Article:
- Artist: Landing
- Format: CD
- Release Date:5/7/2002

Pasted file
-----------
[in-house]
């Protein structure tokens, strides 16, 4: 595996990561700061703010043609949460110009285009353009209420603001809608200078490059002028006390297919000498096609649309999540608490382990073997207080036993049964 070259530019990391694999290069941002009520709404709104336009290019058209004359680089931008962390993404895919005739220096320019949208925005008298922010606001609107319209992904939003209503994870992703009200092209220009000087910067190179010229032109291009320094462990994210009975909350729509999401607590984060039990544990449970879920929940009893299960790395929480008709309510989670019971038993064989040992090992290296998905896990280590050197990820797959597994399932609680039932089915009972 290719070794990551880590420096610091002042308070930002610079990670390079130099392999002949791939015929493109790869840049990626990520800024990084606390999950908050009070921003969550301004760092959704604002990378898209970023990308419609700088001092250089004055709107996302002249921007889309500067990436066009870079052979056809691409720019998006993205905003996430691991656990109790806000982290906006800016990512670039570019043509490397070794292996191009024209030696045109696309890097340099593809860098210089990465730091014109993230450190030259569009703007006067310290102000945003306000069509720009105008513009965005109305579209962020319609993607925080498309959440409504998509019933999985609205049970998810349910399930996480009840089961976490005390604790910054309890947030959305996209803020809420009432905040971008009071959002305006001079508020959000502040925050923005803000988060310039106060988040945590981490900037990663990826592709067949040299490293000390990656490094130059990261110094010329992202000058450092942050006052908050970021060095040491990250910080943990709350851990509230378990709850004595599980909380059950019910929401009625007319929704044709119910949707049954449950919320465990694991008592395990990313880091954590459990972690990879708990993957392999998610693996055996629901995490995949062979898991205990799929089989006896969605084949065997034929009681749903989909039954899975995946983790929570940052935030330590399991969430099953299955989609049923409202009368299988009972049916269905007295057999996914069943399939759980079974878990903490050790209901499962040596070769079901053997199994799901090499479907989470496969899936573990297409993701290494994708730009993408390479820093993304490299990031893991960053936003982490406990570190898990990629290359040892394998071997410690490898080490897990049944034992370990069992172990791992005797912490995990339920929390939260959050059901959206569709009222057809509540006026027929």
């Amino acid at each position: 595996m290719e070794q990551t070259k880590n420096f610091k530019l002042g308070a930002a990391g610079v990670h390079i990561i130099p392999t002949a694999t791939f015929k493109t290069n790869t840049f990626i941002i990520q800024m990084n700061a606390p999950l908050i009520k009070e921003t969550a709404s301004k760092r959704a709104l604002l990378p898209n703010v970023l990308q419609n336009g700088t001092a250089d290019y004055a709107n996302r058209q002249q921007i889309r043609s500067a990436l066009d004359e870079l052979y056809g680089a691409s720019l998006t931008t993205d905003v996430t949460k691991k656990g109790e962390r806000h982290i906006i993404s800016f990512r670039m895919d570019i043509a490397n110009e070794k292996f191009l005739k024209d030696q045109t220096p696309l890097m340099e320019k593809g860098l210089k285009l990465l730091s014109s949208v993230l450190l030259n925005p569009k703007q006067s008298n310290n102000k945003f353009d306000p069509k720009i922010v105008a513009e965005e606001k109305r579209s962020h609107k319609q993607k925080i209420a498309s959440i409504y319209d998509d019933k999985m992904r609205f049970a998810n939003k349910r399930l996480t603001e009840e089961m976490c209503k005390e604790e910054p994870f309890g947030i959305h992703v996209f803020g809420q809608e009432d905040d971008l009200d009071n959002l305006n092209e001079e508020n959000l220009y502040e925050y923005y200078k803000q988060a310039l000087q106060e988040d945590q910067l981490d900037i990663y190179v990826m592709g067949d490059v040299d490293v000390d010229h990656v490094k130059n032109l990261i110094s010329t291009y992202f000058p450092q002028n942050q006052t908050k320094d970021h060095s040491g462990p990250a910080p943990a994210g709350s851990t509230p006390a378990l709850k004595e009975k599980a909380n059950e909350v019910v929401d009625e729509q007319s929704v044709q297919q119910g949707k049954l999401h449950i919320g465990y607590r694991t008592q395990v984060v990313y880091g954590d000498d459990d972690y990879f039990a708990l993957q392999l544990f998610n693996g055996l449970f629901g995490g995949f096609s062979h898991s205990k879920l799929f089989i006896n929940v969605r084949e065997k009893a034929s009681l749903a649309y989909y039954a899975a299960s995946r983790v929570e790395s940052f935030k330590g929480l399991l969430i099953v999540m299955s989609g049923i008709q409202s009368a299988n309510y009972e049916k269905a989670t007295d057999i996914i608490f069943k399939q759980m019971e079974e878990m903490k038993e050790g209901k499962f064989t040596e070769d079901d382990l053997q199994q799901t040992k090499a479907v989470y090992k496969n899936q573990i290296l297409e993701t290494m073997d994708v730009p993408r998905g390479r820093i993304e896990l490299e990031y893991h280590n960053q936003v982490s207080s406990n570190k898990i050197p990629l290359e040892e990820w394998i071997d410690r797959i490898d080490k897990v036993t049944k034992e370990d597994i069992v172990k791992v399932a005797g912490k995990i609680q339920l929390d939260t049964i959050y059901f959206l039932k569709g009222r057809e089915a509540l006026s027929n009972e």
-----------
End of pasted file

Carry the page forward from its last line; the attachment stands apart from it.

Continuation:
'Seasons is a great Technicolor wash of out of sync psychedelic Byrdsong and vague Country-tinged languor, with it's male and female vocals misting up in front of the speakers like breath on a cold day.' David Keenan. The Wire 'Landing has finally emerged as a band with not only a lot of fantastic noise to be thrown around, but a great deal of melody to accompany it.' Brainwashed Landing, has achieved something once very common and now so unique - they've built their career and following completely by themselves, with little reliance upon outside help. From releasing their own records, to tours with Windy & Carl, to serving as the Yume Bitsu backup band, to forming a Space Rock supergroup with Adam Forkner of Yume Bitsu called Surface Of Eceon, the band's members have never relied upon anything but their own talents and abilities to see through to their next achievement. And the next step comes now with Seasons. The group first called themselves May Landing and was formed in late 1997 by Aaron and Adrienne (they're now married). Pretty soon, they picked up Daron (who was playing bass in Forty Nine Hudson) and Dick (the guitarist of Perth Amboy). They shortened the name and began releasing records on The Music Fellowship label (Daron is one of the co-owners). In December 1999, the members all moved to Connecticut and, the following Summer, they went on a national tour supporting Windy and Carl. Upon meeting Adam Forkner of Yume Bitsu, who was living in New York City at the time, the group started serving as Adam's backup band when playing live. It didn't make sense to call the group Yume Bitsu when recording, so they labeled it Surface of Eceon. Simultaneously, the group was busy recording the songs that would become Seasons. As Landing and Surface of Eceon releases have proven, the group can make some stunning ambient instrumentals spiked with moments of grand intensity. What's different about Seasons is how it shows off their previously unexplored songwriting flair. The record moves through the four seasons in it's songs with breathtaking beauty and sincerity (Vivaldi would no doubt smile, then say something incoherent but pleasing in his ancient native tongue). The band sings more than ever before, and the soft fluidity of their voices perfectly matches their trademark delicate playing. The drama unfolds with a gentle minimalism, striking at beauty through Impressionism, and reaching their goal with nothing more than whispers.
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